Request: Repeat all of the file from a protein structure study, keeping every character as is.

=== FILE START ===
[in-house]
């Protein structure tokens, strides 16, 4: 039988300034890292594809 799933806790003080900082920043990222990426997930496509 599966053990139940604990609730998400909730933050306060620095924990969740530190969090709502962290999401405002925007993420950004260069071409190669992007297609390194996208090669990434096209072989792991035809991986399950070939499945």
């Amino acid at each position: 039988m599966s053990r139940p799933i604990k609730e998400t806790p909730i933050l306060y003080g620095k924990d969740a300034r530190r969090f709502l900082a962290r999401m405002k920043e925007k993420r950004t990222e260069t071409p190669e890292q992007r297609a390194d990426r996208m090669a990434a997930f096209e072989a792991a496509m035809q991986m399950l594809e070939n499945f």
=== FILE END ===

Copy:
[in-house]
């Protein structure tokens, strides 16, 4: 039988300034890292594809 799933806790003080900082920043990222990426997930496509 599966053990139940604990609730998400909730933050306060620095924990969740530190969090709502962290999401405002925007993420950004260069071409190669992007297609390194996208090669990434096209072989792991035809991986399950070939499945």
């Amino acid at each position: 039988m599966s053990r139940p799933i604990k609730e998400t806790p909730i933050l306060y003080g620095k924990d969740a300034r530190r969090f709502l900082a962290r999401m405002k920043e925007k993420r950004t990222e260069t071409p190669e890292q992007r297609a390194d990426r996208m090669a990434a997930f096209e072989a792991a496509m035809q991986m399950l594809e070939n499945f």